When the chance came up to direct a weeklong drama camp in Gates, Barthelmes dropped his career as a programmer and never looked back.
“I wasn’t thinking too far in the future, but I finally knew what I wanted to do all along,” he says. Following the success of the camp, Barthelmes started teaching adjunct courses in computer science and theater for St. John Fisher College and found a space in Fairport for a performing arts studio. Despite initial success at Spotlight Theatre Arts, Barthelmes faced his first professional obstacle when the recession put the brakes on enrollment.
“I had to go out and create other opportunities when things weren’t working,” he says, noting his work directing for area schools, developing home school programs, and creating balloon sculptures for parties and events.
“It can be difficult to make a living as an artist if you focus on just one thing,” he says. “For me, diversification was the only way to make it work.”
All or nothing
While Barthelmes made an abrupt permanent transition into the arts through entrepreneurship, Laifer’s chosen field didn’t allow for that option. “I decided to give myself a year to get back into an orchestra,” he said. “If I didn’t find anything, I would go back to the corporate world and play the horn for fun.”
Laifer took out the horn once more and started preparing to win a major audition. Within a short time, he secured a position with the Syracuse Symphony Orchestra, where he remained until they folded in 2011. A year later, he won the fourth horn position with the Rochester Philharmonic Orchestra, one of the few small American orchestras that employs full-time performers. He is currently on a tenure track with the RPO.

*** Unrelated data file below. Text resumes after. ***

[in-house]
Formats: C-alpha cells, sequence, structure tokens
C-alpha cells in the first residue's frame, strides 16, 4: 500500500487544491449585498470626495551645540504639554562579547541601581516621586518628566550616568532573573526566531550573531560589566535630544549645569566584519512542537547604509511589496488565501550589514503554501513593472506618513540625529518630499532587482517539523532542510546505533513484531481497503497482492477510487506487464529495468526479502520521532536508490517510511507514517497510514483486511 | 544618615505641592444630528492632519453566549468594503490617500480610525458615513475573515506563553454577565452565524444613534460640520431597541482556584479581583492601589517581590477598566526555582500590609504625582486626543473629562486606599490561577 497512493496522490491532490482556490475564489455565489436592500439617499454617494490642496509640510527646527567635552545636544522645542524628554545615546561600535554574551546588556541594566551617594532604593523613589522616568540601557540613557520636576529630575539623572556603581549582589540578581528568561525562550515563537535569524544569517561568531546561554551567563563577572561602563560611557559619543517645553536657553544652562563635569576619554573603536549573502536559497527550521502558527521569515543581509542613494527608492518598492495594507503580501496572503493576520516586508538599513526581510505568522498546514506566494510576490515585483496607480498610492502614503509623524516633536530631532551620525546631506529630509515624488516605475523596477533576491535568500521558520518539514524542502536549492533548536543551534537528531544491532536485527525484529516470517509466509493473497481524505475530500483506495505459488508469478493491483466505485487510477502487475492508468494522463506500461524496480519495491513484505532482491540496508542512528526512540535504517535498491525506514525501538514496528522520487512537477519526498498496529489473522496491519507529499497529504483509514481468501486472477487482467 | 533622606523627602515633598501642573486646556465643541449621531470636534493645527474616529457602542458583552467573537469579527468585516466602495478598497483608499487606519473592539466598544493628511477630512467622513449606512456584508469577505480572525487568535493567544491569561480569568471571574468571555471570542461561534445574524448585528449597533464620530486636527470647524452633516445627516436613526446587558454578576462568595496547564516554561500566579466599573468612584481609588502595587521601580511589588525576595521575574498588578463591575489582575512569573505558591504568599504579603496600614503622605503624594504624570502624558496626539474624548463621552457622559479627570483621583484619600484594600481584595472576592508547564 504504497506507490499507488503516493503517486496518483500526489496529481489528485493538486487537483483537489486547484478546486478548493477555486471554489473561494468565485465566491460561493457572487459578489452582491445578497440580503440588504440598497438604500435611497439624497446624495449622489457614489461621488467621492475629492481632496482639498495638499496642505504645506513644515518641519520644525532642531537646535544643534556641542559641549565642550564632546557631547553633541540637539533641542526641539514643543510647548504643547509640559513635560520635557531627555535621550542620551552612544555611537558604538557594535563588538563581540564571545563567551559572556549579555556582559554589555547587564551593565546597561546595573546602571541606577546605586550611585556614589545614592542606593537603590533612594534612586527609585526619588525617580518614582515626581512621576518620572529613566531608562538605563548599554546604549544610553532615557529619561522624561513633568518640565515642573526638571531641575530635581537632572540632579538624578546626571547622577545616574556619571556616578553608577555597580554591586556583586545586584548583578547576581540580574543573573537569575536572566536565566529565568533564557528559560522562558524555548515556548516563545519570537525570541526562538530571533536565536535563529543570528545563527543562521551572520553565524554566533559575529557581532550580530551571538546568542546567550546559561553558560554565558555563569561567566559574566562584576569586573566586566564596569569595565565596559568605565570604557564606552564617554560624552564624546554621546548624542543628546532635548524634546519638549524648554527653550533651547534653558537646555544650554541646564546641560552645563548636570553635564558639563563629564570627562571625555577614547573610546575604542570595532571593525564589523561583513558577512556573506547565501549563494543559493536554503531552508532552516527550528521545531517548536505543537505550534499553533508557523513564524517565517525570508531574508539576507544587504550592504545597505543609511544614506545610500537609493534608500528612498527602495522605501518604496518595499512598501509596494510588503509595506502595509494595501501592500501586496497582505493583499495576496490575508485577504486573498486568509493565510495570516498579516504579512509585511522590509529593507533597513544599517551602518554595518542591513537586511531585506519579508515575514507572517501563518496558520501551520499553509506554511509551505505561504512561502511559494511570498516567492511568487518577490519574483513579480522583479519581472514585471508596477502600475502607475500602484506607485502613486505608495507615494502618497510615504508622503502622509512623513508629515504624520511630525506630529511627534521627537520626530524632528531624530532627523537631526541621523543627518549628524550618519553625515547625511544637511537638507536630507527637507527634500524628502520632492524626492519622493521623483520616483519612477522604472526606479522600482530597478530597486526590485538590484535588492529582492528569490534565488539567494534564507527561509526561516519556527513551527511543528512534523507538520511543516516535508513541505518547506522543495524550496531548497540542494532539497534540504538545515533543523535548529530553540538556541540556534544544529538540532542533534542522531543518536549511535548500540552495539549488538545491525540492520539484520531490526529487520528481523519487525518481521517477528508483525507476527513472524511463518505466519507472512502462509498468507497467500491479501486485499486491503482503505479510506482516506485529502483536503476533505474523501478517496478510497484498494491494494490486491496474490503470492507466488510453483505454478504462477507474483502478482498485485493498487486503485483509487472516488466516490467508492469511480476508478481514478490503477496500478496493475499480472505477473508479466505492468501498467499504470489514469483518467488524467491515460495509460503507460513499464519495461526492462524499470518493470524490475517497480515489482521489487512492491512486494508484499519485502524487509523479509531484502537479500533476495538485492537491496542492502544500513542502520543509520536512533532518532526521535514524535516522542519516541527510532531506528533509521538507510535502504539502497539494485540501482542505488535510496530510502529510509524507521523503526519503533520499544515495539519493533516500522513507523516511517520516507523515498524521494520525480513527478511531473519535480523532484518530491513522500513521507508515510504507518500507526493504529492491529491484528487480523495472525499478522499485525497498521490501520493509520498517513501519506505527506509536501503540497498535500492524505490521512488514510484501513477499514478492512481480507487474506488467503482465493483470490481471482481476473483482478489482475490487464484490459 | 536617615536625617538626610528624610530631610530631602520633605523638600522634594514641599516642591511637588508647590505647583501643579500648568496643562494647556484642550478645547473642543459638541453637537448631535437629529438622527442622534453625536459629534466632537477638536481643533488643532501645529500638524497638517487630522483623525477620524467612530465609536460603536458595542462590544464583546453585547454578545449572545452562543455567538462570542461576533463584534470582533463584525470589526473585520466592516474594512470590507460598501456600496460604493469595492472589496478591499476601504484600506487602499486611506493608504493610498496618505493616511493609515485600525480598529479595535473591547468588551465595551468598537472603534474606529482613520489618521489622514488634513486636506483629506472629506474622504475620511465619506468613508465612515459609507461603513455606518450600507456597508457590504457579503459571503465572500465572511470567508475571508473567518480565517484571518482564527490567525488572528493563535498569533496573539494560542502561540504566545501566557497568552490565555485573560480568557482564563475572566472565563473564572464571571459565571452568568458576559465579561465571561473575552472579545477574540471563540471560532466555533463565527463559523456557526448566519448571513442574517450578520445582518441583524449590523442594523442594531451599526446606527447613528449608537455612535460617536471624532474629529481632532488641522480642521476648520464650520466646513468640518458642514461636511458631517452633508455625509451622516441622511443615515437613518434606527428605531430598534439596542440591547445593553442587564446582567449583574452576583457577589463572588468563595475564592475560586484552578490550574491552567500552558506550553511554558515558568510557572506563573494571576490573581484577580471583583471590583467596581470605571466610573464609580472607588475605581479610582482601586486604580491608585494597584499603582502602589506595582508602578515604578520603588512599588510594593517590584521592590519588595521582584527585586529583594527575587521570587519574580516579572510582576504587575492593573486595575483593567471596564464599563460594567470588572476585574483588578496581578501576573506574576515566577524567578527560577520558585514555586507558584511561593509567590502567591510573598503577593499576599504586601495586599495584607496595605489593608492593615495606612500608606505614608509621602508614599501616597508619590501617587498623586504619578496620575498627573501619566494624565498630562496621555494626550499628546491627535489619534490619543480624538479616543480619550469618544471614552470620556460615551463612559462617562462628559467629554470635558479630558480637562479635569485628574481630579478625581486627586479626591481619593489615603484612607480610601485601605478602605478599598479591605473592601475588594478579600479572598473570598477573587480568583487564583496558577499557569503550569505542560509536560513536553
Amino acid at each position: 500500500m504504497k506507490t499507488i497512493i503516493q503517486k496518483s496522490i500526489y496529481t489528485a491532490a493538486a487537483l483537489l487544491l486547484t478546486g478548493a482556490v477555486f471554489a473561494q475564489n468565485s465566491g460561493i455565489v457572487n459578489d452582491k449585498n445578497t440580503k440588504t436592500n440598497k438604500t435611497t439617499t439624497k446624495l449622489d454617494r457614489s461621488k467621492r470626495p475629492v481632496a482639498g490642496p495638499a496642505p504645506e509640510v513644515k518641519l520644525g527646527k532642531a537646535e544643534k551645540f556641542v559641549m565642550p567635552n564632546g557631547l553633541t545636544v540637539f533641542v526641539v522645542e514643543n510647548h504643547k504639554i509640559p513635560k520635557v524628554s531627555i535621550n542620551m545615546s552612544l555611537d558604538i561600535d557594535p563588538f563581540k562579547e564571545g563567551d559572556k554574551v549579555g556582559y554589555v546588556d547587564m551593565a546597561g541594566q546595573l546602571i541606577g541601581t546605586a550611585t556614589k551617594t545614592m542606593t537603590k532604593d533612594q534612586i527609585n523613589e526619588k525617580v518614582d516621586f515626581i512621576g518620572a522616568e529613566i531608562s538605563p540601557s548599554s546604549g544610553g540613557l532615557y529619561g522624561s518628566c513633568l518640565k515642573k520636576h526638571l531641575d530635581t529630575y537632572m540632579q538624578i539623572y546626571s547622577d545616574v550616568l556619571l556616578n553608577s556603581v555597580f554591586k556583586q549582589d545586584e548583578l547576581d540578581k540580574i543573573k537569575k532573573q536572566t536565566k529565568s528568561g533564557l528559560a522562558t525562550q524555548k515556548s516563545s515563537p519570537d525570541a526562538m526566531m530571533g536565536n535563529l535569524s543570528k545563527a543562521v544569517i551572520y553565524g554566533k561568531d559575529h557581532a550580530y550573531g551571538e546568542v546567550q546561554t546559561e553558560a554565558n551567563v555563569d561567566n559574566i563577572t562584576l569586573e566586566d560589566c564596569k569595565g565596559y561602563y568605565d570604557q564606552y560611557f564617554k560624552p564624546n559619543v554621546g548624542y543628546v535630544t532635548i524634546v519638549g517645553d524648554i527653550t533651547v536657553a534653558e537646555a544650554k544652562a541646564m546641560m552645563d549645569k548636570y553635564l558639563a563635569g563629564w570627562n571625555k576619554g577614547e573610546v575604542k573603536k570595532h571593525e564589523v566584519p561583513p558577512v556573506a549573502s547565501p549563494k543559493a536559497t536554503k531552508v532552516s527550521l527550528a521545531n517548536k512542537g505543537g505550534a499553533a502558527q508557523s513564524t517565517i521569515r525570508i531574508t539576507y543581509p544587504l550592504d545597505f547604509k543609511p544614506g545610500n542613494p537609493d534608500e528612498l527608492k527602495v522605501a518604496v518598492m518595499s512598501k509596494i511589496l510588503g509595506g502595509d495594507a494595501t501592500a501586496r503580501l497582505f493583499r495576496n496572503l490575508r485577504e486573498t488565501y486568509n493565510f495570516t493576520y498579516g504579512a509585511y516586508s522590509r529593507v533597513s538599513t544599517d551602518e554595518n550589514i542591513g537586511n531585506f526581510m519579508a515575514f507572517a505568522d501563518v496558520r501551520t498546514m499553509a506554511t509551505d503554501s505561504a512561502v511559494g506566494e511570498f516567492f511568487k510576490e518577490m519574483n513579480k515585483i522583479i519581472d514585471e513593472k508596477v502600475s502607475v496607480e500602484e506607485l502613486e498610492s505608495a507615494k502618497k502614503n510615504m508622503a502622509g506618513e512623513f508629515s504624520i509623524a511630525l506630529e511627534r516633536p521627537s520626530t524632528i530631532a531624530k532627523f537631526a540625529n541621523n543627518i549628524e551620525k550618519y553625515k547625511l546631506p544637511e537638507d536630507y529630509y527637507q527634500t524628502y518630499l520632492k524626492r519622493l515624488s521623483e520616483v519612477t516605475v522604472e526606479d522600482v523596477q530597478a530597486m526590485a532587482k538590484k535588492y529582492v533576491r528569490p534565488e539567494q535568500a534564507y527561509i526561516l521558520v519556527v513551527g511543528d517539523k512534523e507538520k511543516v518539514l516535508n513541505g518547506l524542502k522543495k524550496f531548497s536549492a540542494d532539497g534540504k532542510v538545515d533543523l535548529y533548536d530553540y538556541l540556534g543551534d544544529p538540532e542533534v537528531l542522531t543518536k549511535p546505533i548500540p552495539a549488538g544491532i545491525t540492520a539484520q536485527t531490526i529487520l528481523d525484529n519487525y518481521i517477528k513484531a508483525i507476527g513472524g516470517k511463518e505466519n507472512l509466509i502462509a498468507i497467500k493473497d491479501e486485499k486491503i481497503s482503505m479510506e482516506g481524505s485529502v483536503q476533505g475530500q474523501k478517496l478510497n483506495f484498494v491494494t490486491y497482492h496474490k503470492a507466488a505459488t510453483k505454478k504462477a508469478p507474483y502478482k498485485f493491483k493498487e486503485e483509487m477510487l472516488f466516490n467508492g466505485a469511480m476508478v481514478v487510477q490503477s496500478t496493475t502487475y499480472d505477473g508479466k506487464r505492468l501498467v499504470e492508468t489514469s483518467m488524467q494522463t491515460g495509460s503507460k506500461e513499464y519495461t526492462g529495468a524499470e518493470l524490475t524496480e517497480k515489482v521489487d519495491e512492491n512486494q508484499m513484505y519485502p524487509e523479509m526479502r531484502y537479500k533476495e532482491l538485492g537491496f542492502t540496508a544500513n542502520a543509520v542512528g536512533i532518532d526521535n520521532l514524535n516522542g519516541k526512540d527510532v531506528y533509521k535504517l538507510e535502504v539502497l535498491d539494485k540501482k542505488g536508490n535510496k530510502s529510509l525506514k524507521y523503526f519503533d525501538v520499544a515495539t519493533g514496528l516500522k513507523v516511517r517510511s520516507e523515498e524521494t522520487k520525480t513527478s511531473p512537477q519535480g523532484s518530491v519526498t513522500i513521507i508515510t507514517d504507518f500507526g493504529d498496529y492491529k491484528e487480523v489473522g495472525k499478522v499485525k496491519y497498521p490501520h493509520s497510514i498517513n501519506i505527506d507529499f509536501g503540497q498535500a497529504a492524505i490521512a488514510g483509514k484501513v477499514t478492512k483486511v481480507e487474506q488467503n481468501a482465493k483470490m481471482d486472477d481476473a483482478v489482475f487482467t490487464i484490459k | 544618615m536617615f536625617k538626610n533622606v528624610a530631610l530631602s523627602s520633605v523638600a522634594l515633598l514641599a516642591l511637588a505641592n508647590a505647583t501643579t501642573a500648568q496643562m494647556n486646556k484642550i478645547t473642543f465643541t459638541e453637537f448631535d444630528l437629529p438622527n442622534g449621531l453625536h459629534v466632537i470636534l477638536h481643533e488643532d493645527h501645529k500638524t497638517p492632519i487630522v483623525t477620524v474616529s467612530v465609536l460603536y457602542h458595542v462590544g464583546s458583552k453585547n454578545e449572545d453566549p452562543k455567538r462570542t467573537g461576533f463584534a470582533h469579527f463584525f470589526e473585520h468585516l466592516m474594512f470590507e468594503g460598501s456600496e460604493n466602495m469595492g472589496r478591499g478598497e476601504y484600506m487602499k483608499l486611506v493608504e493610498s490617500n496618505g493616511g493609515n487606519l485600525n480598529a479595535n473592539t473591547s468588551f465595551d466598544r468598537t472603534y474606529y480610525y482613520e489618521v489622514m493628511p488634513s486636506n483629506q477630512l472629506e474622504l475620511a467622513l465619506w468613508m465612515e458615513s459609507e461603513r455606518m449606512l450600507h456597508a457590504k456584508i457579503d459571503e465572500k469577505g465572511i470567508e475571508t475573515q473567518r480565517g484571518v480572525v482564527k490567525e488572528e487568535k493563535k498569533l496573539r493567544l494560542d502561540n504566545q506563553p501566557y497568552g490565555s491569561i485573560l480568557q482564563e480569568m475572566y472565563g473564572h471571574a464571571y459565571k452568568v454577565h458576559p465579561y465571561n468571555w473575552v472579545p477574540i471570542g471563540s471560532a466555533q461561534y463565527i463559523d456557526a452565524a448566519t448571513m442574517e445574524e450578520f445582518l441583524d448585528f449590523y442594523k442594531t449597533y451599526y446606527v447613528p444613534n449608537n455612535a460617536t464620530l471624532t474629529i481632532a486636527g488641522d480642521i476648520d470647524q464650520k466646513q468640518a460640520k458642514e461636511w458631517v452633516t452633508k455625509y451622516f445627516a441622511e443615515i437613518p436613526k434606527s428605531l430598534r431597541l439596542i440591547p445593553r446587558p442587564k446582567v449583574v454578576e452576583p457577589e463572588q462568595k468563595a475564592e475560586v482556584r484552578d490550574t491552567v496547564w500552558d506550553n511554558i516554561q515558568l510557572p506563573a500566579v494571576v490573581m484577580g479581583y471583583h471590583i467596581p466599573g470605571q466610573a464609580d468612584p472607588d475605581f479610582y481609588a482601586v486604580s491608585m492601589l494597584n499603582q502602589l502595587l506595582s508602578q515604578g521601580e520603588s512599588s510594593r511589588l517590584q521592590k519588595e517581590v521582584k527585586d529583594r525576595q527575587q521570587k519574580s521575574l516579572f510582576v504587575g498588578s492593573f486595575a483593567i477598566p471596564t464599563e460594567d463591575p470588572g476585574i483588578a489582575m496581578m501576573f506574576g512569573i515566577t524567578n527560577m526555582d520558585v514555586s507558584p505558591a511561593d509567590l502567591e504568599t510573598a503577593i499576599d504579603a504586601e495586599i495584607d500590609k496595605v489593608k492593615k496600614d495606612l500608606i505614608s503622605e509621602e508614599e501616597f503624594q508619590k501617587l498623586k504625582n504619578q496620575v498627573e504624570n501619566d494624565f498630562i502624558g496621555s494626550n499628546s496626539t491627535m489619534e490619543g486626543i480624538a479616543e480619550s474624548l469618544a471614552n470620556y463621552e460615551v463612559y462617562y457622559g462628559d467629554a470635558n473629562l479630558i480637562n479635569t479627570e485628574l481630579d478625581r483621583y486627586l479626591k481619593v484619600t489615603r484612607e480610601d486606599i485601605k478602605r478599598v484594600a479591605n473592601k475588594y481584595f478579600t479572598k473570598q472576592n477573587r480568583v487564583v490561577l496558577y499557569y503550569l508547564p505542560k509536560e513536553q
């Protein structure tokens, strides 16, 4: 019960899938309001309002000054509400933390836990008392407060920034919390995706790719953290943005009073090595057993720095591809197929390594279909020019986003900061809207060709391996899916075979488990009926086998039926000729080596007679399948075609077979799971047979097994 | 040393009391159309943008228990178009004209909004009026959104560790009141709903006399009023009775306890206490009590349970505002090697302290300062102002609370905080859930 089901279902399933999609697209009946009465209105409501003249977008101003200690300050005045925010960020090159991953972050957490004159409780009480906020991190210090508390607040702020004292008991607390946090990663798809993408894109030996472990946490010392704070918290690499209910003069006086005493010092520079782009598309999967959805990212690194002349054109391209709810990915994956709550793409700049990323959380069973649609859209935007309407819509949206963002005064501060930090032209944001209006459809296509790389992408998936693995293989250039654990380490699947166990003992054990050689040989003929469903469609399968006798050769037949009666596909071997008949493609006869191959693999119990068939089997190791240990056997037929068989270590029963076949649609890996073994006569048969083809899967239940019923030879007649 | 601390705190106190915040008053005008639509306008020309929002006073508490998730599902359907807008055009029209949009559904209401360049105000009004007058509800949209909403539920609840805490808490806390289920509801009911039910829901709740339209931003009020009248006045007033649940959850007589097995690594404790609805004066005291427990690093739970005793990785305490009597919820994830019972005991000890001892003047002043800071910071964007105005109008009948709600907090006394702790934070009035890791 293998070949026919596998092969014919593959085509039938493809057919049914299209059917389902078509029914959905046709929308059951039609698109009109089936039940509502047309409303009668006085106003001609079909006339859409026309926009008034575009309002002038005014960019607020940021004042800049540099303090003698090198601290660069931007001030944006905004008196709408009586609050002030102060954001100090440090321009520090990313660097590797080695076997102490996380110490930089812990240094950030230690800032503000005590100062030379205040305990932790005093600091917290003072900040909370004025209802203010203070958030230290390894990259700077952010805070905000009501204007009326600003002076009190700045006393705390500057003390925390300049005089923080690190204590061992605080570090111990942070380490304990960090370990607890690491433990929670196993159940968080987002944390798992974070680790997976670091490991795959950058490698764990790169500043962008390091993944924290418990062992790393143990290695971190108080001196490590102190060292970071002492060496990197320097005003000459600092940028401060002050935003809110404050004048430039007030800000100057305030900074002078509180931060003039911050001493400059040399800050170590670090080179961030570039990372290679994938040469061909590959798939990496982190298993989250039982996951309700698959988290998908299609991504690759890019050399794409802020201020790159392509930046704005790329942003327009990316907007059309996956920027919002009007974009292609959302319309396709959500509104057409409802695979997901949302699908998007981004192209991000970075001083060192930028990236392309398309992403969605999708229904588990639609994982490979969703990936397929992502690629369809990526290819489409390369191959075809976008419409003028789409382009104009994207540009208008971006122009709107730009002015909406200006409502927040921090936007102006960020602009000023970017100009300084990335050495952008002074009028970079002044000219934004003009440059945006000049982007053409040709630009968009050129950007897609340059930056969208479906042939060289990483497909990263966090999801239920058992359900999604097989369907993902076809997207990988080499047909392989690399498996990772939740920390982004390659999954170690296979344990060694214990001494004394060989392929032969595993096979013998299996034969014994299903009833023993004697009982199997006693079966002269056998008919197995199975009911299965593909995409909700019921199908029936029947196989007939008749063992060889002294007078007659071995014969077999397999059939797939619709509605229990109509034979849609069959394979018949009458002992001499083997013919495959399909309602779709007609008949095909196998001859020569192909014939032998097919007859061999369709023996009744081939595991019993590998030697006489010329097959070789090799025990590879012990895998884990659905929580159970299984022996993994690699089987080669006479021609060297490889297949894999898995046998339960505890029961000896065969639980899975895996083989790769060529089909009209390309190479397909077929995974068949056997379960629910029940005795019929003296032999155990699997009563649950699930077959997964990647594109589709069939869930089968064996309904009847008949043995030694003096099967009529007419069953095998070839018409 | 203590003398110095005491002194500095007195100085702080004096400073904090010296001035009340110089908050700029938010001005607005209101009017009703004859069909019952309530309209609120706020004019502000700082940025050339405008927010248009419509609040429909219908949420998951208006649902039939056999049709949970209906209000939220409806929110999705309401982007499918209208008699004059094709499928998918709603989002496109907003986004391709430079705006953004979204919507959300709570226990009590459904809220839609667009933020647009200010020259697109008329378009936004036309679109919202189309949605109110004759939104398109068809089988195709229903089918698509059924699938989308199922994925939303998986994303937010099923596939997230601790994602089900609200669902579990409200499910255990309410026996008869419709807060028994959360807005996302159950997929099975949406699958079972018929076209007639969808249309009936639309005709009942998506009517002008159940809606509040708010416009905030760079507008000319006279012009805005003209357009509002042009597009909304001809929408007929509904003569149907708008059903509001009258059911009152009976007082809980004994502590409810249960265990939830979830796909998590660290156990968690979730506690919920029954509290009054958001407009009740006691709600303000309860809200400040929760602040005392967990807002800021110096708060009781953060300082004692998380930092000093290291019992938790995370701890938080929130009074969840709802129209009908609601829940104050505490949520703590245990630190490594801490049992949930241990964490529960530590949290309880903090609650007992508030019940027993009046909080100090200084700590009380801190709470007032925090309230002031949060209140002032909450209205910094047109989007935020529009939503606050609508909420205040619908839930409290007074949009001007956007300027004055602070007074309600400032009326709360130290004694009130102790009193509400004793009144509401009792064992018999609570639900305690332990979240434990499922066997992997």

“Having worked for this since high school, I can’t imagine doing anything else ever again,” says Laifer. “It’s an awful cliché, but I believe I am doing what I was meant to do.”
As for Barthelmes, business continues to grow at Spotlight Theatre Arts, which offers year-round classes and private lessons in drama, plus vocal and instrumental music and dance for youth and adults. To satisfy his itch to perform, he continues to perform improv shows through Great Lakes Productions, known for the interactive dinner show Joey and Maria’s Comedy Wedding.
“I absolutely love everything that I am doing,” he says. “So many schools are cutting music and drama, so I love filling that niche while being creative. It’s something I couldn’t do as a programmer.”